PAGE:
FIG. 10 and FIG. 11 are a cross section along line A-A and line B-B of the fuel cell box 42 (FIG. 8), and the same reference numerals in each drawing represent the same parts.

Inside the fuel cell box 42, the substantially cube-shaped fuel cell stack 48 is supported so that a scavenge air space is ensured between the 6 surfaces of the fuel cell stack 48 and the box cases 42 a, 42 b. External air introduced from the scavenge gas supply passage 72 to the inside of the fuel cell box 42 as scavenge gas turns gas retained in the space between the box cases 42 a and 42 b and the fuel cell stack 48 into scavenge gas and discharges it from the scavenge air outlet passage 76.

FIG. 12 is a perspective view of the fuel cell stack 48, and a laminated body 90, which is a main part of the fuel cell stack 48 is constructed of a plurality of cells 50 laminated in the direction of arrow A, and with power collection electrodes 58 arranged on either side. FIG. 13 is a plan view of a cell, and FIG. 14 is a cross section along line A-A in Fig.

As shown in FIG. 14, a cell 50 is constructed by overlapping a negative electrode side separator 51, a negative electrode 52, a fuel cell ion exchange membrane 53, a positive electrode 54 and a positive electrode side separator 55, and as shown in FIG. 13, has a cooling gas manifold 56 and a reactant gas manifold 57 formed for passing these components through. The negative electrode 52 and the positive electrode 54 are formed from a catalyst bed and a porous layer, and have a gas diffusion function.

A cooling gas flow groove 51 a is formed in the negative electrode side separator 51, in an outer main surface, and a hydrogen flow groove 51 b is formed in a surface of the negative electrode side separator 51 that is opposite the fuel cell ion exchange membrane 53, at an inner main surface. An air flow passage 55 b is formed in a surface of the negative electrode 52 that is opposite to the fuel cell ion exchange membrane 53. The cooling gas flow groove 51 a links to the cooling gas manifold 56, and the air flow passage 55 b links to the reactant gas manifold 57. Although omitted from the drawings, fuel gas supplied from the connecting wall section 41 through the fuel gas supply passage 78 is supplied to the hydrogen flow groove 51 b formed in the negative electrode side separator 51.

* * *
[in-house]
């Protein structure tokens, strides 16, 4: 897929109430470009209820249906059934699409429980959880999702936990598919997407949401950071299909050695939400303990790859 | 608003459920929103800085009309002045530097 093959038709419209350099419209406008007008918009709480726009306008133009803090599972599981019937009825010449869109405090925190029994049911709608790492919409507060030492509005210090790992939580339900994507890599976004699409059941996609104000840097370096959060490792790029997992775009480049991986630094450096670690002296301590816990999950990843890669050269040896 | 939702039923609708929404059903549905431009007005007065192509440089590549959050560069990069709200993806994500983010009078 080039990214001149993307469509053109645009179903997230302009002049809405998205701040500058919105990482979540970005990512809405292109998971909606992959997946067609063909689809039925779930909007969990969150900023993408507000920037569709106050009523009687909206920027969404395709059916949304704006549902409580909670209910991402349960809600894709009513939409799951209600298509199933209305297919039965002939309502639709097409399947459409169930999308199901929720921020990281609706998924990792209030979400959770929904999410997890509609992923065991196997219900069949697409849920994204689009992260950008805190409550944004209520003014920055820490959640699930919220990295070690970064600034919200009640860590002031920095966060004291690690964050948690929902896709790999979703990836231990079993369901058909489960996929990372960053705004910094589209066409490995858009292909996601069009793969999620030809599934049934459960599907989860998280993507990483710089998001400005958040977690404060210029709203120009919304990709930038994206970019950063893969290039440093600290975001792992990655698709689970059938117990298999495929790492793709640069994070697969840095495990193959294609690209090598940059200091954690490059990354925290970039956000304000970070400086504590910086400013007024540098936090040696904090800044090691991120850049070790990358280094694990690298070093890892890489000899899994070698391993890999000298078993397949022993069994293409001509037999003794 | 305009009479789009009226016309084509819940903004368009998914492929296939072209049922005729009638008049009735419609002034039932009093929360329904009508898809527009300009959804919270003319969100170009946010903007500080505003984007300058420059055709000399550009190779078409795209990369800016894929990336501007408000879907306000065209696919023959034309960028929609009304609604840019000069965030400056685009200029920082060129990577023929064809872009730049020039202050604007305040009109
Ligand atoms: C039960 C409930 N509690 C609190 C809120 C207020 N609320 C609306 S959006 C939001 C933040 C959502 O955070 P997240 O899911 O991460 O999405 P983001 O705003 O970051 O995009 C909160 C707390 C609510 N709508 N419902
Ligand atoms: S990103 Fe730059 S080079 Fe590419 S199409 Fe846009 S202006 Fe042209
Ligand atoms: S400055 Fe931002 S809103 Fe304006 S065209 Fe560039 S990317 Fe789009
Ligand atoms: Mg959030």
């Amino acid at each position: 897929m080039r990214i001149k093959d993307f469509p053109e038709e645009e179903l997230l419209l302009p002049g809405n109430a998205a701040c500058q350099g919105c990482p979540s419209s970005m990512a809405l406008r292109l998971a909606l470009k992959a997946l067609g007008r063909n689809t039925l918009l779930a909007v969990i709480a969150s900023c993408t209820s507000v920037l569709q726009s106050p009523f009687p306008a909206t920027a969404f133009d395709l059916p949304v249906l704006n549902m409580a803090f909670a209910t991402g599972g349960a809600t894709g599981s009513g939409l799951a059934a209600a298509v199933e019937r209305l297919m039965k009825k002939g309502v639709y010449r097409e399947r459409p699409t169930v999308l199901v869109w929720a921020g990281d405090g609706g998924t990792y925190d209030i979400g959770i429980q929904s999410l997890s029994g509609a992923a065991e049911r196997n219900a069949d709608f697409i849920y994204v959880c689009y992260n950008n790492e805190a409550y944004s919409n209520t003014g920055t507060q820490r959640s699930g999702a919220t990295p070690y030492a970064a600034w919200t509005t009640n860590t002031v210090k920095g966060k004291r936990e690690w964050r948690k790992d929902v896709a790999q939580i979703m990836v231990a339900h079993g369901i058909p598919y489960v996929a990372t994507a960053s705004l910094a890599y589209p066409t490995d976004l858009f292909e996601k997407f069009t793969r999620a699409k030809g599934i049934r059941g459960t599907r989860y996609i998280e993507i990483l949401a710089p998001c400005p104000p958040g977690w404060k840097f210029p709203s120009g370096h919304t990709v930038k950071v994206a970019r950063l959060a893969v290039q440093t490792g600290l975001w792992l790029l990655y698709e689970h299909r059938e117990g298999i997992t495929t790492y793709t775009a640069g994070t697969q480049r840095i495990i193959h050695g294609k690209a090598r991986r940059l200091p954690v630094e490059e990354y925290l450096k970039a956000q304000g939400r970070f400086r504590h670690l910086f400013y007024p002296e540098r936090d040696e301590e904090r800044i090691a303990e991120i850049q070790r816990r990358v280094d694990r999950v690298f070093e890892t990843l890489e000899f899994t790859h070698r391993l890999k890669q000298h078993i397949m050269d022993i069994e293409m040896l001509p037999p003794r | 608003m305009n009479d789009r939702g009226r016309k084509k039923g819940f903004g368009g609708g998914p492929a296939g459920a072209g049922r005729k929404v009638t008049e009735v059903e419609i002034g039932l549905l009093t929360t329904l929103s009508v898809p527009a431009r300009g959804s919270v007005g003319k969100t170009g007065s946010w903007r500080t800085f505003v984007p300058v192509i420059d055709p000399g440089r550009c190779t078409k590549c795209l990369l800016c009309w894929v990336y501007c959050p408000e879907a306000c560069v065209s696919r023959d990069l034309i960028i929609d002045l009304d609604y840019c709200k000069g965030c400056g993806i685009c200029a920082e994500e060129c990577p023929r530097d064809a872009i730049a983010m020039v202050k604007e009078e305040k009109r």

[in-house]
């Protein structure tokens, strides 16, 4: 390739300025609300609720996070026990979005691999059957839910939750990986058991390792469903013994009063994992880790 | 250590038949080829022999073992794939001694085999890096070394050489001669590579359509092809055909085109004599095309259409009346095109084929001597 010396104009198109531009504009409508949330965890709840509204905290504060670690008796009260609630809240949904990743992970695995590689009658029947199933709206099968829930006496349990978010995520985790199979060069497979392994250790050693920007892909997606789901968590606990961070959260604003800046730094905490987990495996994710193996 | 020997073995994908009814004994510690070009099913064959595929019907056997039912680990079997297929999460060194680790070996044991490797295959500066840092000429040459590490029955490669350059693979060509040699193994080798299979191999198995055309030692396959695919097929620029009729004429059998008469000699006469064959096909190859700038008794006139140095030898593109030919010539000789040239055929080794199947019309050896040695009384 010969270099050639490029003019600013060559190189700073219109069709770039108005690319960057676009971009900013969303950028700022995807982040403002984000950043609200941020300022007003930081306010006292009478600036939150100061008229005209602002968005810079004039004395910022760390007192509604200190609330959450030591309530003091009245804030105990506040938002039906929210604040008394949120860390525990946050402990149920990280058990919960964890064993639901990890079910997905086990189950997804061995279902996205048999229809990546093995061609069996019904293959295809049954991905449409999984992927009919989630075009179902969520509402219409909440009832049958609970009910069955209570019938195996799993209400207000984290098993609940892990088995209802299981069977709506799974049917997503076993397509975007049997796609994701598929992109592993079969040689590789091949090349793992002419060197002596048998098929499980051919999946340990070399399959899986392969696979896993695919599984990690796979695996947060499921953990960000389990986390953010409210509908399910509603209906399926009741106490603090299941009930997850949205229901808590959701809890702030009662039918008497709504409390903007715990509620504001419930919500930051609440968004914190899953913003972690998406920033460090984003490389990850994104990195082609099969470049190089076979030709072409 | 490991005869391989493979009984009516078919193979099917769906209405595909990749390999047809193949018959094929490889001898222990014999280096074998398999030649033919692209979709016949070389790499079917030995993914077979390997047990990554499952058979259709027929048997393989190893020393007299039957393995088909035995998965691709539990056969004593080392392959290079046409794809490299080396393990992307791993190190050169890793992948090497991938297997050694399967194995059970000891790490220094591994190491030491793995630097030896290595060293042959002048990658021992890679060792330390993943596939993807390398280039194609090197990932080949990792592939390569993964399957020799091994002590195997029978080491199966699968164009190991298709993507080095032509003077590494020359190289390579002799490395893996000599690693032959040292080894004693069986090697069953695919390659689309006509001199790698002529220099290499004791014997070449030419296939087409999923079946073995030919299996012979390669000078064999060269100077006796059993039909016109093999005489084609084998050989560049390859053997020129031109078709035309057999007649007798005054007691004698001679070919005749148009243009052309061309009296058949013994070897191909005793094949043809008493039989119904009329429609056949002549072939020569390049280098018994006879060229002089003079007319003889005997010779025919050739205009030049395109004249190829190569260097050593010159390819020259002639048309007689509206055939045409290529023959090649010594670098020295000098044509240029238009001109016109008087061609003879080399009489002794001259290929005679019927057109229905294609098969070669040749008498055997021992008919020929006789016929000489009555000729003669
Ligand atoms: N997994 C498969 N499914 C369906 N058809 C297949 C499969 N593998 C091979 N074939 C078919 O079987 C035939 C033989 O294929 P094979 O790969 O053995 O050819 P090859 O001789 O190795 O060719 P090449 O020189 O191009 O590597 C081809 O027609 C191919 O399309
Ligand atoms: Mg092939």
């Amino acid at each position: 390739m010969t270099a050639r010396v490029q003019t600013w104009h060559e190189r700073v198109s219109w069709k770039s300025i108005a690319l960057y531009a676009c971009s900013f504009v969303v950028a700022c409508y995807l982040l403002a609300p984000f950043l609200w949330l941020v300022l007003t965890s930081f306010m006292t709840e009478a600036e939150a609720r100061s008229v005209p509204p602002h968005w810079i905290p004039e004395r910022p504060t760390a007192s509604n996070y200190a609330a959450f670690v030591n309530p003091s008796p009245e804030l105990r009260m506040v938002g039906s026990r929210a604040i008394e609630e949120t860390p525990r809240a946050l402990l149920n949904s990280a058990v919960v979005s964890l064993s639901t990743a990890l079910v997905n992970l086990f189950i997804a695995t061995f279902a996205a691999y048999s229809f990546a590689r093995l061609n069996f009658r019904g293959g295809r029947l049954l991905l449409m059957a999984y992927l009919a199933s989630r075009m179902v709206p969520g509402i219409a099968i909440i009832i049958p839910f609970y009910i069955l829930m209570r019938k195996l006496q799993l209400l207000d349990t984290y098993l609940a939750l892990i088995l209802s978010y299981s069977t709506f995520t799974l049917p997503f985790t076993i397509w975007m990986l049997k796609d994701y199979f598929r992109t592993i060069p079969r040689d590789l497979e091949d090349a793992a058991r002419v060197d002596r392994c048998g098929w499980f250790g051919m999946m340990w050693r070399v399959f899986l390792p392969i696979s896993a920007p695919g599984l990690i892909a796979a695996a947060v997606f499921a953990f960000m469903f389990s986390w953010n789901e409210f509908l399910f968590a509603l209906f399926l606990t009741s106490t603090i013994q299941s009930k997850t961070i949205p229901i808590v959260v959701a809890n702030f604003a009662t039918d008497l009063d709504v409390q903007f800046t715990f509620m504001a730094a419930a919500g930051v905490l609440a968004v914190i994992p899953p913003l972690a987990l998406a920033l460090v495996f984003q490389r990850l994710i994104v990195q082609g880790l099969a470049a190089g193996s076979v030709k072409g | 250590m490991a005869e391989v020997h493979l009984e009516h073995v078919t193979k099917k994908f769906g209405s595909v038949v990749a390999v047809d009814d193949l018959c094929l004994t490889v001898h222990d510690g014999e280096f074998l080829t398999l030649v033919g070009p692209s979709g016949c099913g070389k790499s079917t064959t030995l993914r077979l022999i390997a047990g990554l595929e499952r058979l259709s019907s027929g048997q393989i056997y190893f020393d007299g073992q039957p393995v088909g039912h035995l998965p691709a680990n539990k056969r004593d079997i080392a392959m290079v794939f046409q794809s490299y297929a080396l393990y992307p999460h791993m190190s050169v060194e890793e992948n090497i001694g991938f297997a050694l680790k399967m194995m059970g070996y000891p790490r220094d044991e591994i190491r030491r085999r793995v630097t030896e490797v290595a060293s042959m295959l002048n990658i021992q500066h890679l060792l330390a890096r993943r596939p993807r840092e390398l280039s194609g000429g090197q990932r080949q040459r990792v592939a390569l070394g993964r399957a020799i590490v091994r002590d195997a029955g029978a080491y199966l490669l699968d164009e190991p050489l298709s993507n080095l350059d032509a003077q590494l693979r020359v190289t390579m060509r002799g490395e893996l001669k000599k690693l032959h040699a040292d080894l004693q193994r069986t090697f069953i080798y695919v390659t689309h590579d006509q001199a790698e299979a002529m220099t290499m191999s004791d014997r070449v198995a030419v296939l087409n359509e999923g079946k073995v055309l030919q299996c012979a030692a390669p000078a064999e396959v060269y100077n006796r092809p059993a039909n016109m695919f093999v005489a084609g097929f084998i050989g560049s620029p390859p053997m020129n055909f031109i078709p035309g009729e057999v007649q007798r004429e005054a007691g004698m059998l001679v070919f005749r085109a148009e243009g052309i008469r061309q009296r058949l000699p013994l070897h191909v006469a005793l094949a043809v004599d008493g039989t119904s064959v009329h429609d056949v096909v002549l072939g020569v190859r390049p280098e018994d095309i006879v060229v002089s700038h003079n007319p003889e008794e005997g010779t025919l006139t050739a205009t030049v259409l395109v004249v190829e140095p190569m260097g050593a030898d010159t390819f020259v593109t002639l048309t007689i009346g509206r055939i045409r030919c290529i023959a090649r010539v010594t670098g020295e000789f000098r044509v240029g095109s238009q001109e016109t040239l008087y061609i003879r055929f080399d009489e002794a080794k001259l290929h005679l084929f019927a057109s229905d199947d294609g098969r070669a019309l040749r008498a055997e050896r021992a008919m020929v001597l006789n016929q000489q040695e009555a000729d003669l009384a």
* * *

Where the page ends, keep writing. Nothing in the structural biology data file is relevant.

Returning to FIG. 12, the laminated body 90 is covered by endplates 93 arranged on both sides in a laminate direction, side plates 94 arranged on the sides, a top plate 95 arranged at the top, and a bottom plate arranged at the bottom, and pressure increase is maintained so that a constant elastic force acts in the laminate direction.

A reactant gas introduction port 91 and a cooling gas introduction port 92 are provided in endplate 93 side end sections. The reactant gas introduction port 91 links to the reactant gas manifold 57, and external air from the reactant gas supply passage 75 is introduced as reactant gas for power generation. This reactant gas is supplied to the air flow passage 55 b through the reactant gas manifold 57. The cooling gas introduction port 92 is linked to the cooling gas manifold 56, and cooling gas is introduced from an end section of the blowing passage 71. This cooling as is supplied through the cooling gas manifold 56 to the cooling gas flow groove 51 a.

With the above described embodiment, description has been given where the present invention is applied to a two-wheeled vehicle, but the present invention is not thus limited, and can also be similarly applied to a three wheeled vehicle of a four wheeled vehicle.

Referenced by
Citing PatentFiling datePublication dateApplicantTitle
US7234551 *Jul 9, 2004Jun 26, 2007Honda Motor Co., Ltd.Fuel cell vehicle
US7484582 *Aug 11, 2005Feb 3, 2009Honda Motor Co., LtdSuspension system in fuel cell electric vehicle
US8313121 *Sep 29, 2008Nov 20, 2012Deakin UniversityChassis for pneumatic vehicle
US8317257Sep 29, 2008Nov 27, 2012Deakin UniversityBody for pneumatic vehicle
US8342283Sep 29, 2008Jan 1, 2013Deakin UniversityPneumatic powertrain for an automotive vehicle
US8567543Jan 23, 2009Oct 29, 2013Honda Motor Co., Ltd.Hybrid vehicle
Classifications
U.S. Classification180/291
International ClassificationH01M8/00, B62J11/00, B60K8/00, B62M7/02, H01M8/04, B62J37/00, B62K11/00, B62J9/00
Cooperative ClassificationY10S903/903, Y10S903/908, B62K2202/00, Y02T90/34, B62K2204/00, B60L11/1892, B60L11/1881
European ClassificationB60L11/18R8D, B60L11/18R
Legal Events
DateCodeEventDescription
May 30, 2014REMIMaintenance fee reminder mailed
Apr 8, 2010FPAYFee payment
Year of fee payment: 4
Jan 10, 2005ASAssignment
Owner name: HONDA MOTOR CO., LTD., JAPAN
Free format text: ASSIGNMENT OF ASSIGNORS INTEREST;ASSIGNOR:HORII, YOSHIYUKI;REEL/FRAME:016148/0278
Effective date: 20041207